great extent unrelated. Of 16 different serotypes detected, the most numerous were 23F (n ? 13), 19A (n ? 10),
19F (n ? 9), 6B (n ? 8), and 14 (n ? 6). Of 49 different pulsed-field gel electrophoresis types identified, the
majority (n ? 39) were represented by a single isolate, while the most numerous type included five isolates. By
high-resolution restriction analysis of PCR amplicons with four endonucleases, the tet(M) loci from the 64
tet(M)-positive pneumococci were classified into seven distinct restriction types. Overall, a Tn1545-like trans-
poson could reasonably account for tetracycline and erythromycin resistance in the vast majority of the
pneumococci of cMLS, iMcLS, and iMLS phenotypes, whereas a Tn916-like transposon could account for
tetracycline resistance in most M phenotype strains.
In Streptococcus pneumoniae, tetracycline resistance is pre-
dominantly due to ribosomal protection, i.e., the production of
cytoplasmic proteins—-encoded by tet(M) or, less often, other
tet genes—capable of interacting with the ribosome and mak-
ing it insensitive to tetracycline inhibition (3, 38). An efflux-
mediated mechanism reducing the intracellular tetracycline
concentration to subtoxic levels is less common in streptococci,
where this mechanism is due to membrane proteins encoded
by the gene tet(K) or tet(L) (3).
Pneumococcal resistance to macrolides is due to either tar-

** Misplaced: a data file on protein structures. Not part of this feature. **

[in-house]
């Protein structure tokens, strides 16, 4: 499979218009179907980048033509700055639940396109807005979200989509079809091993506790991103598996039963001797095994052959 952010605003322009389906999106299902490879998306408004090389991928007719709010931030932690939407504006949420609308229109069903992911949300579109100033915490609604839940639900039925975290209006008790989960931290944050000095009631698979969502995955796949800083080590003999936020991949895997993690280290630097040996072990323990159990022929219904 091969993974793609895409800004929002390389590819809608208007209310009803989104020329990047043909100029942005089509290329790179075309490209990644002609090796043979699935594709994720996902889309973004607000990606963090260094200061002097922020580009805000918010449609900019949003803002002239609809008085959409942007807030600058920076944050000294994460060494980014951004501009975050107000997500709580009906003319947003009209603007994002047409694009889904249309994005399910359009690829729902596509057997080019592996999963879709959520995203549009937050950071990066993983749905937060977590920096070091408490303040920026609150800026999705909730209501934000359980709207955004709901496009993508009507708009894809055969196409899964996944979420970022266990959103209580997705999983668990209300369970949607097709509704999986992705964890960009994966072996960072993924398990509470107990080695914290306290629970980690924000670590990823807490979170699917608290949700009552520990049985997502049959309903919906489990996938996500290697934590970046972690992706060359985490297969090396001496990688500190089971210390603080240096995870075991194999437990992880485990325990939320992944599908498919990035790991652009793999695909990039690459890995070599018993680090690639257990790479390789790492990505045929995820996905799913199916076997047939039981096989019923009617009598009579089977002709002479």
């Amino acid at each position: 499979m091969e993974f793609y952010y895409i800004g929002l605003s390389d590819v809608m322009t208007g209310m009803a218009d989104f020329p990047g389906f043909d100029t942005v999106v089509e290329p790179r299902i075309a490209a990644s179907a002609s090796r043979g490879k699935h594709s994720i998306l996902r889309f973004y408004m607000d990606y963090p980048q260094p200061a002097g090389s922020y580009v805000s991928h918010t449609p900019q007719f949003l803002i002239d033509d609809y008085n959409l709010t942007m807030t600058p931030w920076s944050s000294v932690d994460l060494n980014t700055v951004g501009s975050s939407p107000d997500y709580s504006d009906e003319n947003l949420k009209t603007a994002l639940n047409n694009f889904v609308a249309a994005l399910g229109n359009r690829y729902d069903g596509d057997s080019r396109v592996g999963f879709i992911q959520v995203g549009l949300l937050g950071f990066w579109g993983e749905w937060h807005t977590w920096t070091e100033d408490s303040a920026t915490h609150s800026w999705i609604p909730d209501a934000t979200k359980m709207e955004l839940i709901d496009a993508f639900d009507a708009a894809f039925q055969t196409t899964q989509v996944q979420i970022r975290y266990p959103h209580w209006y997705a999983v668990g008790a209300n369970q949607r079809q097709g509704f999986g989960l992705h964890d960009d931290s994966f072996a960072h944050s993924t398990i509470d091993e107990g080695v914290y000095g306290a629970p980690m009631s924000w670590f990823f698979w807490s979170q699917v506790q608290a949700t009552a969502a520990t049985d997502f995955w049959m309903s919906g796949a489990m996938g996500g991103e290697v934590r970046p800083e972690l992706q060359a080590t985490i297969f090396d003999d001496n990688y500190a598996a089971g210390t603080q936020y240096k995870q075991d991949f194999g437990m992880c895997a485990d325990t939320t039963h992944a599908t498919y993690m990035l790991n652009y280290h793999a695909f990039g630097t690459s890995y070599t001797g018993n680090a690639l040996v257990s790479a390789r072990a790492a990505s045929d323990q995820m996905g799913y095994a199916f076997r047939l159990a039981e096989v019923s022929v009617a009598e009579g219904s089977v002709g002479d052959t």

get site modification or active efflux (40). The former, preva-
lent mechanism usually depends on a posttranscriptional,
methylase-mediated modification of 23S rRNA encoded by the
erm(B) gene (19, 40). erm(B)-associated coresistance to mac-
rolide, lincosamide, and streptogramin B (MLS) antibiotics
can be expressed either constitutively, with high-level resis-
tance to all MLS antibiotics (cMLS phenotype), or inducibly
(iMLS phenotype). More often, pneumococcal strains appear
inducibly resistant to only 16-membered macrolides and con-
stitutively resistant to lincosamides (iMcLS phenotype) (22).
Another methylase first described (31) and then found to be
extensively present (15, 17) in Streptococcus pyogenes, medi-
ated by a gene originally called erm(TR) and now designated
erm(A) according to current nomenclature (30), has only oc-
casionally been reported in S. pneumoniae (2, 35). Recently,
mutations in 23S rRNA or ribosomal proteins leading to mac-
rolide resistance in clinical isolates of S. pneumoniae have also
been described (10, 37). A macrolide efflux mechanism, first
demonstrated with S. pneumoniae and S. pyogenes and then
with other streptococci, is associated with a resistance pattern
(M phenotype) characterized by low-level resistance to only
14- and 15-membered macrolides among MLS antibiotics (34).
M phenotype resistance is mediated by mef genes, two variants
of which, mef(A) and mef(E)—originally discovered in S. pyo-
genes (4) and S. pneumoniae (36), respectively—have 90%
identity (36) and have been regarded as a single gene class
designated mef(A) (30). However, the two variants have re-
cently been shown to be carried by different genetic elements
in S. pneumoniae (9), and due to a number of important dif-
ferences in the properties of mef(A)- and mef(E)-carrying
pneumococci (9, 22), it has been recommended that the dis-